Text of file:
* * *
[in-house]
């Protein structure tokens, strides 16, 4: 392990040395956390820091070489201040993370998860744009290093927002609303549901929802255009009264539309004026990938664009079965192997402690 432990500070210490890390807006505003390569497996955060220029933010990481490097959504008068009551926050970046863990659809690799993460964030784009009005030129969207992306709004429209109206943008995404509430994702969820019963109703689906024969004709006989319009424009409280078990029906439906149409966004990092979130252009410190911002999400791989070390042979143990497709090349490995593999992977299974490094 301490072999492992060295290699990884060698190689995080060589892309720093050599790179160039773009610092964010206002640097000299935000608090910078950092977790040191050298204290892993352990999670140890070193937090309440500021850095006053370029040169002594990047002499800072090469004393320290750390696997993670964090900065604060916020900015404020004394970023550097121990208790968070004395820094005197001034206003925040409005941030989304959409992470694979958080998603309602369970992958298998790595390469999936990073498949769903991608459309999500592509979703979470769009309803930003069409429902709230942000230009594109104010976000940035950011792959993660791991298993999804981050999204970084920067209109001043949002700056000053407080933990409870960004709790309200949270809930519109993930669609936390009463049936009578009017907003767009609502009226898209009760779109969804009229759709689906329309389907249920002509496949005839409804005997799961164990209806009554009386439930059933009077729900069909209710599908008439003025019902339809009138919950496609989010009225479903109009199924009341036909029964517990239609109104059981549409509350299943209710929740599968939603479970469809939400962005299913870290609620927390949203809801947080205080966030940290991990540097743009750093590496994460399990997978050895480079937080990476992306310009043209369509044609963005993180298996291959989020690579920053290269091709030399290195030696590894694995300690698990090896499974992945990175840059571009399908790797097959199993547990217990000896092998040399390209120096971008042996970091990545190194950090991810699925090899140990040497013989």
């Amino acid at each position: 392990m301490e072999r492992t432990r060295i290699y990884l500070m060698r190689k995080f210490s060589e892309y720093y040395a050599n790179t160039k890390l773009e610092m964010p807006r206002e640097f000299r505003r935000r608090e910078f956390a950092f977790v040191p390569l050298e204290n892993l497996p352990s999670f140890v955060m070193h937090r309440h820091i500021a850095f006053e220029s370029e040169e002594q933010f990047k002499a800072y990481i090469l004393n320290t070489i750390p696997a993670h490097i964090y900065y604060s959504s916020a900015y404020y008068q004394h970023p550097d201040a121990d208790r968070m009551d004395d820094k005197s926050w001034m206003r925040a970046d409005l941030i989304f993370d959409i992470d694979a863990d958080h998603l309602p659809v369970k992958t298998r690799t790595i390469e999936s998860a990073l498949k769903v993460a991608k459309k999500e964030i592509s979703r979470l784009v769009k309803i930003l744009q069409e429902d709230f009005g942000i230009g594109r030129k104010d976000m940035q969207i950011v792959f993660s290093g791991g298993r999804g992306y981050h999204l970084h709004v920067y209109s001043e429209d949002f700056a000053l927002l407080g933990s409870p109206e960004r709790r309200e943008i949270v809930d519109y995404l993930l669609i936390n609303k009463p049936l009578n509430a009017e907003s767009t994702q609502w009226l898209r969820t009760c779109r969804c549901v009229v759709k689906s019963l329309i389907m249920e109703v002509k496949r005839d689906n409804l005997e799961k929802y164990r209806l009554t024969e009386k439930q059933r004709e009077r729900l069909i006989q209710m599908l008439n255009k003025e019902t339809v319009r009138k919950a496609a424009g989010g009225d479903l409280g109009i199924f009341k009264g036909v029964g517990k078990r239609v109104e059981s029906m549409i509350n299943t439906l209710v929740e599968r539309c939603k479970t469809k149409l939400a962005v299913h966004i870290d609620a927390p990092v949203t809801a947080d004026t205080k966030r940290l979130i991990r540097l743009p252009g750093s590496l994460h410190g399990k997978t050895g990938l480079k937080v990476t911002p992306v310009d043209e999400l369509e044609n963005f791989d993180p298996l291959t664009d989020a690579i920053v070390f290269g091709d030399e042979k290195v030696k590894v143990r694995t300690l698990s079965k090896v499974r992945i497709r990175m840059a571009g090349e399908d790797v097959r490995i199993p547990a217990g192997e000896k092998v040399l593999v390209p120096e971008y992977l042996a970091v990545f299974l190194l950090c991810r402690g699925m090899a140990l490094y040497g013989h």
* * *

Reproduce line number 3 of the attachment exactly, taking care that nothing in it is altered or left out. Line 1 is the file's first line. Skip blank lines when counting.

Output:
């Amino acid at each position: 392990m301490e072999r492992t432990r060295i290699y990884l500070m060698r190689k995080f210490s060589e892309y720093y040395a050599n790179t160039k890390l773009e610092m964010p807006r206002e640097f000299r505003r935000r608090e910078f956390a950092f977790v040191p390569l050298e204290n892993l497996p352990s999670f140890v955060m070193h937090r309440h820091i500021a850095f006053e220029s370029e040169e002594q933010f990047k002499a800072y990481i090469l004393n320290t070489i750390p696997a993670h490097i964090y900065y604060s959504s916020a900015y404020y008068q004394h970023p550097d201040a121990d208790r968070m009551d004395d820094k005197s926050w001034m206003r925040a970046d409005l941030i989304f993370d959409i992470d694979a863990d958080h998603l309602p659809v369970k992958t298998r690799t790595i390469e999936s998860a990073l498949k769903v993460a991608k459309k999500e964030i592509s979703r979470l784009v769009k309803i930003l744009q069409e429902d709230f009005g942000i230009g594109r030129k104010d976000m940035q969207i950011v792959f993660s290093g791991g298993r999804g992306y981050h999204l970084h709004v920067y209109s001043e429209d949002f700056a000053l927002l407080g933990s409870p109206e960004r709790r309200e943008i949270v809930d519109y995404l993930l669609i936390n609303k009463p049936l009578n509430a009017e907003s767009t994702q609502w009226l898209r969820t009760c779109r969804c549901v009229v759709k689906s019963l329309i389907m249920e109703v002509k496949r005839d689906n409804l005997e799961k929802y164990r209806l009554t024969e009386k439930q059933r004709e009077r729900l069909i006989q209710m599908l008439n255009k003025e019902t339809v319009r009138k919950a496609a424009g989010g009225d479903l409280g109009i199924f009341k009264g036909v029964g517990k078990r239609v109104e059981s029906m549409i509350n299943t439906l209710v929740e599968r539309c939603k479970t469809k149409l939400a962005v299913h966004i870290d609620a927390p990092v949203t809801a947080d004026t205080k966030r940290l979130i991990r540097l743009p252009g750093s590496l994460h410190g399990k997978t050895g990938l480079k937080v990476t911002p992306v310009d043209e999400l369509e044609n963005f791989d993180p298996l291959t664009d989020a690579i920053v070390f290269g091709d030399e042979k290195v030696k590894v143990r694995t300690l698990s079965k090896v499974r992945i497709r990175m840059a571009g090349e399908d790797v097959r490995i199993p547990a217990g192997e000896k092998v040399l593999v390209p120096e971008y992977l042996a970091v990545f299974l190194l950090c991810r402690g699925m090899a140990l490094y040497g013989h």